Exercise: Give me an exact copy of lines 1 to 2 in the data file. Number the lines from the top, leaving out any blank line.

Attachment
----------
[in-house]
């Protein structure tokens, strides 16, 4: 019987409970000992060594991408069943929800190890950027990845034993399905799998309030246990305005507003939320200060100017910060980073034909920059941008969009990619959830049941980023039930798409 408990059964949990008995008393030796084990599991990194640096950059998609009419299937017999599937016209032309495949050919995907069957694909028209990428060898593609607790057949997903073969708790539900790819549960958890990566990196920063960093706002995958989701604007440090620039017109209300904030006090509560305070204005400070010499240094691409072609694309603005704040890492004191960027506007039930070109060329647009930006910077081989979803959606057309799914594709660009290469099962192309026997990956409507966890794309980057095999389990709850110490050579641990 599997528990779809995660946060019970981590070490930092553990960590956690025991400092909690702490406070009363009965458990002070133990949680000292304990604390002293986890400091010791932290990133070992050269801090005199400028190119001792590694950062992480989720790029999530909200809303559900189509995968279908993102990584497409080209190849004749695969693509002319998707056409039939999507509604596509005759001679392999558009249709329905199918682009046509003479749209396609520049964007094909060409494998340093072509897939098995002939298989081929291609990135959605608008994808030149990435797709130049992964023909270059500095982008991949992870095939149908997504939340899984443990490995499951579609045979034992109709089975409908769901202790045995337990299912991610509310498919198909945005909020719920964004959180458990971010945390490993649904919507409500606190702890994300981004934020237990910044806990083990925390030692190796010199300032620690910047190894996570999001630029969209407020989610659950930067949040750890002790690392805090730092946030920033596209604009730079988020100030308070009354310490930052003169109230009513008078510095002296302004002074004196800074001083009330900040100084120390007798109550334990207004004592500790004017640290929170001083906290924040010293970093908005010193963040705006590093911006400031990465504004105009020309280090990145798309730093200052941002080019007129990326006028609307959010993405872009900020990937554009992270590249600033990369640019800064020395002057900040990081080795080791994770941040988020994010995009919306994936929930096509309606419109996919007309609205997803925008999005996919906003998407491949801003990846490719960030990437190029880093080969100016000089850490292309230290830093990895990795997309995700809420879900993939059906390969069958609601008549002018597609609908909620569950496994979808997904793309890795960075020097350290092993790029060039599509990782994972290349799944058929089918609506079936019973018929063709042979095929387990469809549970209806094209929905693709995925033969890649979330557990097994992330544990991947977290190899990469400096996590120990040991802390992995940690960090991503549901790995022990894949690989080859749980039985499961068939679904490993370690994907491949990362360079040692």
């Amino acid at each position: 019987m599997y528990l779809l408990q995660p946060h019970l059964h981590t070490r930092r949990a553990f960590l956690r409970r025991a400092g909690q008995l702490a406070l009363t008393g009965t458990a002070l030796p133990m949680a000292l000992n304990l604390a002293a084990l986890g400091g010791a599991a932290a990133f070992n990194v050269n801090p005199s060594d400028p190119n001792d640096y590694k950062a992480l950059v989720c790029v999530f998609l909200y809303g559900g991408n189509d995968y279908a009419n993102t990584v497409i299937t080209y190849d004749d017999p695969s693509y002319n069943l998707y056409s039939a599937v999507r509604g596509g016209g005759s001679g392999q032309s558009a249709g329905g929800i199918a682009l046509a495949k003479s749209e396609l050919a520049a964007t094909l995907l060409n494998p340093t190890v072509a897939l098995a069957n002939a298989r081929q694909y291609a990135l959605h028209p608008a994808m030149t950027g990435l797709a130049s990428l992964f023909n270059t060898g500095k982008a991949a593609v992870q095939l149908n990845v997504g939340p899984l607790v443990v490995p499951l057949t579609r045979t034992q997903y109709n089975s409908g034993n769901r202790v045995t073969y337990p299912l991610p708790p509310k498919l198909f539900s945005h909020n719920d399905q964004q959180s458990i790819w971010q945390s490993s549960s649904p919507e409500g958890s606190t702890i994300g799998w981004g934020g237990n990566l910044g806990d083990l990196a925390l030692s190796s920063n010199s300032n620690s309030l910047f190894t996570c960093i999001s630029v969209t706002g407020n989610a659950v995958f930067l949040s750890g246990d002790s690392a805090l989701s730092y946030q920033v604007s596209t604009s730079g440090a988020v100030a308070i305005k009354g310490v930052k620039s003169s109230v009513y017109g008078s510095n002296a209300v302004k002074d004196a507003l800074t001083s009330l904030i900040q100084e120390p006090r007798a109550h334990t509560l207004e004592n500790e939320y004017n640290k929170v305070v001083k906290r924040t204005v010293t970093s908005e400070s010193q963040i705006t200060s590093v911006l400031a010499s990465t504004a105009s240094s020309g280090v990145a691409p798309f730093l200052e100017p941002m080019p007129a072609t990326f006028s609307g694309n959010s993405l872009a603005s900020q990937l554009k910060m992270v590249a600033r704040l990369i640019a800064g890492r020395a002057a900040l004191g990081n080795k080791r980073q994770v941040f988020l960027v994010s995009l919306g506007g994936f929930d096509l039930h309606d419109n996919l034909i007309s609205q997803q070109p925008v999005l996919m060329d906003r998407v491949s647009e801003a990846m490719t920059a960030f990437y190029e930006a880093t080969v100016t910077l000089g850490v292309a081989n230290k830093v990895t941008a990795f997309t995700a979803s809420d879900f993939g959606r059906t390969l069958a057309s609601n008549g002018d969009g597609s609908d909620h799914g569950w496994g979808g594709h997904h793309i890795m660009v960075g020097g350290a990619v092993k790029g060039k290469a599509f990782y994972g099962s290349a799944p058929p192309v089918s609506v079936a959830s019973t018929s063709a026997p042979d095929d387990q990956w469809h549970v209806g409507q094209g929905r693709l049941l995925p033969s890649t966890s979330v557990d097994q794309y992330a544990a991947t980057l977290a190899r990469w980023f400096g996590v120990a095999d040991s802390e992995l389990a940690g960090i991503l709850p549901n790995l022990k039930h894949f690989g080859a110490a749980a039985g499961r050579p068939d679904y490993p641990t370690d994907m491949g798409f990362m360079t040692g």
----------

[in-house]
């Protein structure tokens, strides 16, 4: 019987409970000992060594991408069943929800190890950027990845034993399905799998309030246990305005507003939320200060100017910060980073034909920059941008969009990619959830049941980023039930798409 408990059964949990008995008393030796084990599991990194640096950059998609009419299937017999599937016209032309495949050919995907069957694909028209990428060898593609607790057949997903073969708790539900790819549960958890990566990196920063960093706002995958989701604007440090620039017109209300904030006090509560305070204005400070010499240094691409072609694309603005704040890492004191960027506007039930070109060329647009930006910077081989979803959606057309799914594709660009290469099962192309026997990956409507966890794309980057095999389990709850110490050579641990 599997528990779809995660946060019970981590070490930092553990960590956690025991400092909690702490406070009363009965458990002070133990949680000292304990604390002293986890400091010791932290990133070992050269801090005199400028190119001792590694950062992480989720790029999530909200809303559900189509995968279908993102990584497409080209190849004749695969693509002319998707056409039939999507509604596509005759001679392999558009249709329905199918682009046509003479749209396609520049964007094909060409494998340093072509897939098995002939298989081929291609990135959605608008994808030149990435797709130049992964023909270059500095982008991949992870095939149908997504939340899984443990490995499951579609045979034992109709089975409908769901202790045995337990299912991610509310498919198909945005909020719920964004959180458990971010945390490993649904919507409500606190702890994300981004934020237990910044806990083990925390030692190796010199300032620690910047190894996570999001630029969209407020989610659950930067949040750890002790690392805090730092946030920033596209604009730079988020100030308070009354310490930052003169109230009513008078510095002296302004002074004196800074001083009330900040100084120390007798109550334990207004004592500790004017640290929170001083906290924040010293970093908005010193963040705006590093911006400031990465504004105009020309280090990145798309730093200052941002080019007129990326006028609307959010993405872009900020990937554009992270590249600033990369640019800064020395002057900040990081080795080791994770941040988020994010995009919306994936929930096509309606419109996919007309609205997803925008999005996919906003998407491949801003990846490719960030990437190029880093080969100016000089850490292309230290830093990895990795997309995700809420879900993939059906390969069958609601008549002018597609609908909620569950496994979808997904793309890795960075020097350290092993790029060039599509990782994972290349799944058929089918609506079936019973018929063709042979095929387990469809549970209806094209929905693709995925033969890649979330557990097994992330544990991947977290190899990469400096996590120990040991802390992995940690960090991503549901790995022990894949690989080859749980039985499961068939679904490993370690994907491949990362360079040692």